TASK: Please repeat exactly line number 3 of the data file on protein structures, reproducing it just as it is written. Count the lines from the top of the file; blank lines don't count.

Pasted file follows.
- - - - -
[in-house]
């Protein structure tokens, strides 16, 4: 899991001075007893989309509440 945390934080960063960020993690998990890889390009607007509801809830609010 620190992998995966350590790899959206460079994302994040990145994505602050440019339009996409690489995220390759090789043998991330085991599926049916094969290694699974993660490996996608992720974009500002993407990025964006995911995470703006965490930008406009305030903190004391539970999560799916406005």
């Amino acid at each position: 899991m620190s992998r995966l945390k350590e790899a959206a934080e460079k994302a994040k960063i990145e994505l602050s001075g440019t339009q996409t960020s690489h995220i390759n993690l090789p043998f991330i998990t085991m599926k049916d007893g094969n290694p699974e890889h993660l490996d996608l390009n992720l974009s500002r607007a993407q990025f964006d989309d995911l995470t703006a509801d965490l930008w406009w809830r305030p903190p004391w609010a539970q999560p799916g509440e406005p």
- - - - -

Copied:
């Amino acid at each position: 899991m620190s992998r995966l945390k350590e790899a959206a934080e460079k994302a994040k960063i990145e994505l602050s001075g440019t339009q996409t960020s690489h995220i390759n993690l090789p043998f991330i998990t085991m599926k049916d007893g094969n290694p699974e890889h993660l490996d996608l390009n992720l974009s500002r607007a993407q990025f964006d989309d995911l995470t703006a509801d965490l930008w406009w809830r305030p903190p004391w609010a539970q999560p799916g509440e406005p």